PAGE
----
2 Oct 2007
Ghosts among the guests at these hotels?
The Blue Room at the Union Hotel Øye in Norway is said to be haunted by the ghost of a young woman named Linda, who shared the Blue Room with a Prussian count when he stayed at the hotel. Linda committed suicide when she was unable to marry the count.
Boo! Plenty of you enjoy ghoulishly good Halloween getaways and things that go bump in the night.
With the haunting season fast approaching, we asked the experts at Tauck World Discovery (tauck.com), one of the oldest tour, cruise and safari operators in the world, for their suggestions of hotels they would consider among the world’s most haunted. Tauck surveyed its global team of more than 200 tour directors to solicit their “otherworldly” suggestions:
•The venerable Omni Parker House in Boston was founded in 1855 and is the oldest continually operating hotel in America. Several ghost stories are affiliated with the hotel’s third floor.
According to one tale, a former longtime resident of Room 303 was known for his fondness for whiskey and foul-smelling cigars. To this day, guests occasionally complain about the smell of whiskey and cigars in Room 303 — even after it’s thoroughly cleaned.
Another frequent occurrence involves elevators being summoned to the third floor, without a button being pushed or anyone awaiting the elevator when it arrives.
•At the imposing castlelike Chateau Frontenac, a landmark hotel in Quebec City, Tauck director Britta Svensson and several guests on one of her tours each saw a strange man sitting spookily on a hotel windowsill, only to have him suddenly vanish.
According to the hotel, the apparition might have been that of Louis de Buade, Comte de Frontenac, for whom the property was named. De Buade was a 17th-century governor general in Quebec, who upon his death left instructions that his heart was to be sent in a decorative box to his fiancee in Europe. His distraught fiancee was too grief-stricken to accept the memento, which was returned to Quebec. De Buade is said to still wander the hotel, seeking to be near his beloved.
•Tauck director Cindy Walker adamantly refuses to stay on the sixth floor of the Ahwahnee Hotel at Yosemite National Park, which is thought to be haunted by the ghost of Mary Curry Tressider. Tressider, who was instrumental in the hotel’s development, lived in a sixth-floor apartment until her death in 1970. Afterward, reports of an apparition moving about the sixth floor became common.
When President John F. Kennedy stayed on the third floor in 1962, a rocking chair was placed in his room so he could rock and help alleviate his chronic back pain. After Kennedy’s death, housekeepers began reporting seeing a chair rocking slowly in the room where the president had stayed — even though the room hasn’t been furnished with a rocking chair since Kennedy’s visit.
•Tauck director Ed Gans tells two stories of ghosts at the Fairmont Banff Springs Hotel in the Canadian Rockies.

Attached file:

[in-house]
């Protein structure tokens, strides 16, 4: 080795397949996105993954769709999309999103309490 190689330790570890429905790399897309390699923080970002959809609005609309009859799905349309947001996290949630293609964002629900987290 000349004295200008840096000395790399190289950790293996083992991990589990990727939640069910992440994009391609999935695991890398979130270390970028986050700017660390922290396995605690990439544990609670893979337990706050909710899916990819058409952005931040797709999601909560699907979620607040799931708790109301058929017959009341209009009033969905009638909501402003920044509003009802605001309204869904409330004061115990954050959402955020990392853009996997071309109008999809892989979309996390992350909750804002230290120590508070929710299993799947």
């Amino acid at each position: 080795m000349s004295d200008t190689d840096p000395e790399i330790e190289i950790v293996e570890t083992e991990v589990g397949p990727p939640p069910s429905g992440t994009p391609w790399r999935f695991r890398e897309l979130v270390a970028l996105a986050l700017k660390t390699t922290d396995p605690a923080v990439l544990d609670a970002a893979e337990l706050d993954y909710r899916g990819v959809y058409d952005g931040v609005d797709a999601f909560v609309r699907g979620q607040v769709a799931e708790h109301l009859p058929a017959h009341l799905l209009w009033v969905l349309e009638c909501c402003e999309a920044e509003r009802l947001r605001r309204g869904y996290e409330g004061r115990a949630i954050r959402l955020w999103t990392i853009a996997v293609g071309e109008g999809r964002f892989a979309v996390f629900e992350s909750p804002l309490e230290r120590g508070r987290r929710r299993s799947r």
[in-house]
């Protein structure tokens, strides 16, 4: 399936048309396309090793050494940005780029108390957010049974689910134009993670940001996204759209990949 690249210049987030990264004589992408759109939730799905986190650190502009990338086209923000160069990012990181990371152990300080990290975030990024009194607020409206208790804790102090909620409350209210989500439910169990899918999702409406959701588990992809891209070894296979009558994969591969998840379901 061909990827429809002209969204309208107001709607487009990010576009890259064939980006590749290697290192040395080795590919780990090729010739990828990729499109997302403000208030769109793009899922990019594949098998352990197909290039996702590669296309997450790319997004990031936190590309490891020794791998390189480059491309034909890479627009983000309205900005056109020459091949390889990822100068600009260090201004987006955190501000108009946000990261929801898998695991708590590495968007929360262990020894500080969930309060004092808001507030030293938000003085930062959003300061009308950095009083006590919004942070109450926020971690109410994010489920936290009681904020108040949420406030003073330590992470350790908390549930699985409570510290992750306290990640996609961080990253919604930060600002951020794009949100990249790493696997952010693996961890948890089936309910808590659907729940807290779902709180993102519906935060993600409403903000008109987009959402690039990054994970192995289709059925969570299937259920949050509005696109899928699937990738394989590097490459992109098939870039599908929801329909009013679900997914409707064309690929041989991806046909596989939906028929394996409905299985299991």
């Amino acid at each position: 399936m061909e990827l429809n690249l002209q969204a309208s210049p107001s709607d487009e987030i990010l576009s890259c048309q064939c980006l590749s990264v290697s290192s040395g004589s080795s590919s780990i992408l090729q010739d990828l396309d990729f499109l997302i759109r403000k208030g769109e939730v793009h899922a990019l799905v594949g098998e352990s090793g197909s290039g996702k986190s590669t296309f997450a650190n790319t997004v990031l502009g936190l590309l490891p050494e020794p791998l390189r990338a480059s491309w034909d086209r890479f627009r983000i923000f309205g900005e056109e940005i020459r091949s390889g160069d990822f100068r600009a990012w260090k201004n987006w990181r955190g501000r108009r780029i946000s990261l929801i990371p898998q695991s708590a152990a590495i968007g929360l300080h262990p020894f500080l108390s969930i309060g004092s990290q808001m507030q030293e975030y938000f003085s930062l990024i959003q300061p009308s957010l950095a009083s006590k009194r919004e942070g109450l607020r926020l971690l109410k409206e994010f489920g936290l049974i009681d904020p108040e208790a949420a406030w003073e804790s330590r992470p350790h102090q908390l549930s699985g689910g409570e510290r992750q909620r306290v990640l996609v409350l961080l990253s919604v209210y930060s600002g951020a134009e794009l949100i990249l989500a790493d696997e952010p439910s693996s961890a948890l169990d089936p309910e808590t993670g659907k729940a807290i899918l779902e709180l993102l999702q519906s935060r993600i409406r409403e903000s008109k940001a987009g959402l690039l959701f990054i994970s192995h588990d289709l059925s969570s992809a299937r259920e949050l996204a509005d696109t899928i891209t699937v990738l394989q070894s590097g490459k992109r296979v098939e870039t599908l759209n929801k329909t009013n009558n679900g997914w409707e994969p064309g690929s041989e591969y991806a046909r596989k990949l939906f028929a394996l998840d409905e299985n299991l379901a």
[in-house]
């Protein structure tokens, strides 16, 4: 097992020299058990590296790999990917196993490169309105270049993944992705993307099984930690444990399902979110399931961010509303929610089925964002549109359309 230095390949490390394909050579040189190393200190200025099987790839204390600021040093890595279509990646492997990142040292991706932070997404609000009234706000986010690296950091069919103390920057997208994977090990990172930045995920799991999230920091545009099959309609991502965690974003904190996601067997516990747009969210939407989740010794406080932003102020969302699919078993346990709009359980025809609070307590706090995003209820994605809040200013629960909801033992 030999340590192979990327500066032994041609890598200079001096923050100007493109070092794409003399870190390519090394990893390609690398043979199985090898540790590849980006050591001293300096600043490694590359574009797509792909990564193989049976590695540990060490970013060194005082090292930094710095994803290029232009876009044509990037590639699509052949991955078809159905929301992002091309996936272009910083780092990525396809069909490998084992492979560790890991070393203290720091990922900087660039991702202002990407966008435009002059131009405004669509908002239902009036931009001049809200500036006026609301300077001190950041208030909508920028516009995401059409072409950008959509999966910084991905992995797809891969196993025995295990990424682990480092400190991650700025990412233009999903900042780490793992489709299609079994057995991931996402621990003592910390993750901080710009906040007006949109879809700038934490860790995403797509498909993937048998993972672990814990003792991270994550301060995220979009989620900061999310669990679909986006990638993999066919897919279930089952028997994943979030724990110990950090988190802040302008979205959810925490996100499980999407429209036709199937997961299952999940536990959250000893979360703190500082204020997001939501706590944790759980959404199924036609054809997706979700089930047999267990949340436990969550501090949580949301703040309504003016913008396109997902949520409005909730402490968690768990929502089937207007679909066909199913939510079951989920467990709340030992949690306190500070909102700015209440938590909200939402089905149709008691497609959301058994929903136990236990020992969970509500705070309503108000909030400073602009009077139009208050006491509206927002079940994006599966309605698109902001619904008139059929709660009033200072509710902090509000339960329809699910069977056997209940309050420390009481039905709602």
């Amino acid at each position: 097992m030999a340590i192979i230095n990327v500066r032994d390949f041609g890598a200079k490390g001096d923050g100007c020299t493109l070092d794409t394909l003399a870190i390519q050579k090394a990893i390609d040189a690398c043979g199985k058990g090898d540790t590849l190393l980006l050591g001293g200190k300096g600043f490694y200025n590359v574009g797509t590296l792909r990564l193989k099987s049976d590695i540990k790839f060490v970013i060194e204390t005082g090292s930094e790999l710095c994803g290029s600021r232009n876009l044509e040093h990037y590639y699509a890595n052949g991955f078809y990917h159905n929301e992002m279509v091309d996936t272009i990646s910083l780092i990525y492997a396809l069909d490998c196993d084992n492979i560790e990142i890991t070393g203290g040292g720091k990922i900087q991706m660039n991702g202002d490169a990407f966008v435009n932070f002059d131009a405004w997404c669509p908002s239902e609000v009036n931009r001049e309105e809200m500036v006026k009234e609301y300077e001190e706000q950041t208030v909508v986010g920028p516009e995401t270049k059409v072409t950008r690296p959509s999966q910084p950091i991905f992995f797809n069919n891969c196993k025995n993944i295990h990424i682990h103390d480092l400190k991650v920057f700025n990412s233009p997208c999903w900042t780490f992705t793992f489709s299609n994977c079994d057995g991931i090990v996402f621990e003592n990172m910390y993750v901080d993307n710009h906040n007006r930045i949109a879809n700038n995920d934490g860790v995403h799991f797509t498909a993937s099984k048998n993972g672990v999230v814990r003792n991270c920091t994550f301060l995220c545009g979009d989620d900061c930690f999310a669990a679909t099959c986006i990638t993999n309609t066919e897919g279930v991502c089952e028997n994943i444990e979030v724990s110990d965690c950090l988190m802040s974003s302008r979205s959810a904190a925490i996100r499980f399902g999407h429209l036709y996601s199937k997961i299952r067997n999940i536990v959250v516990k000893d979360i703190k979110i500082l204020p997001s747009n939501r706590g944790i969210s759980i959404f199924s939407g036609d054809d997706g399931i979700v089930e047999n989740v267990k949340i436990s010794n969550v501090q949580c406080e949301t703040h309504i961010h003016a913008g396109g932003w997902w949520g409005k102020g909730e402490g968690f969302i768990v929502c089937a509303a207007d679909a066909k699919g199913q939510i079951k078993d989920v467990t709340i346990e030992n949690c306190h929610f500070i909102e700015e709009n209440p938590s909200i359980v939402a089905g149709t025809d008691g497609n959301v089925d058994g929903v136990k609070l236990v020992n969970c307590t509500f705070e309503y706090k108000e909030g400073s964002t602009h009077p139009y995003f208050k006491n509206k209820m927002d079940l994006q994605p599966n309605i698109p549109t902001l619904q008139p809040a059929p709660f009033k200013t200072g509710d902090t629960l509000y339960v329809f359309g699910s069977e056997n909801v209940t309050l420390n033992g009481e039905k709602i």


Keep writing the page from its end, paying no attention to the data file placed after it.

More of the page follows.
The first involves a helpful bellman named Sam who frequently assists guests on the hotel’s ninth floor and then quickly departs — “almost into thin air.” Guests are invariably shocked to learn that Sam is a former hotel employee who died decades ago.
The second story is a tragic tale of a young bride who, after her wedding ceremony, was descending a marble staircase in her bridal gown. A sudden gust of wind tangled the gown’s long train in her feet, causing her to fall to her death. The hotel still reports mysterious breezes on the marble staircase and occasional sightings of a beautiful woman in a flowing white dress descending the stairs or dancing in the ballroom.
•The Chateau Rochecotte in the Loire Valley of France was owned by the Duchesse de Dino in the early 1800s, and Tauck director Nicole Kreigenhofer relates a story suggesting that the duchesse may still be in residence.
According to Kreigenhofer, a Tauck motorcoach driver named Michel awoke one night at the chateau to find a woman dressed in white floating above his bed, her long hair flowing around her. Michel was so paralyzed with fear that he was unable to move or scream.
“From that night on,” Kreigenhofer said, “Michel would either stay awake all night with the TV and lights on, or he’d sleep in the motorcoach — he was too proud or embarrassed to ask for a different room.”
Michel told his story to the front desk and the staff thereafter always tried to assign another room to him.
•The Langham Hotel in Boston has been popular with celebrities from Mark Twain to Madonna. But the seven ghosts reportedly wandering the Langham make it arguably the most haunted luxury hotel in the world.
The Langham’s most famous ghost hangs out in Room 333, where numerous people have reported seeing a man clothed in Victorian evening wear. The ghost is rumored to be the spirit of a doctor who killed himself after murdering his bride while they honeymooned at the hotel. Other guests have felt a cold presence and reported seeing an 18th century footman dressed in blue livery.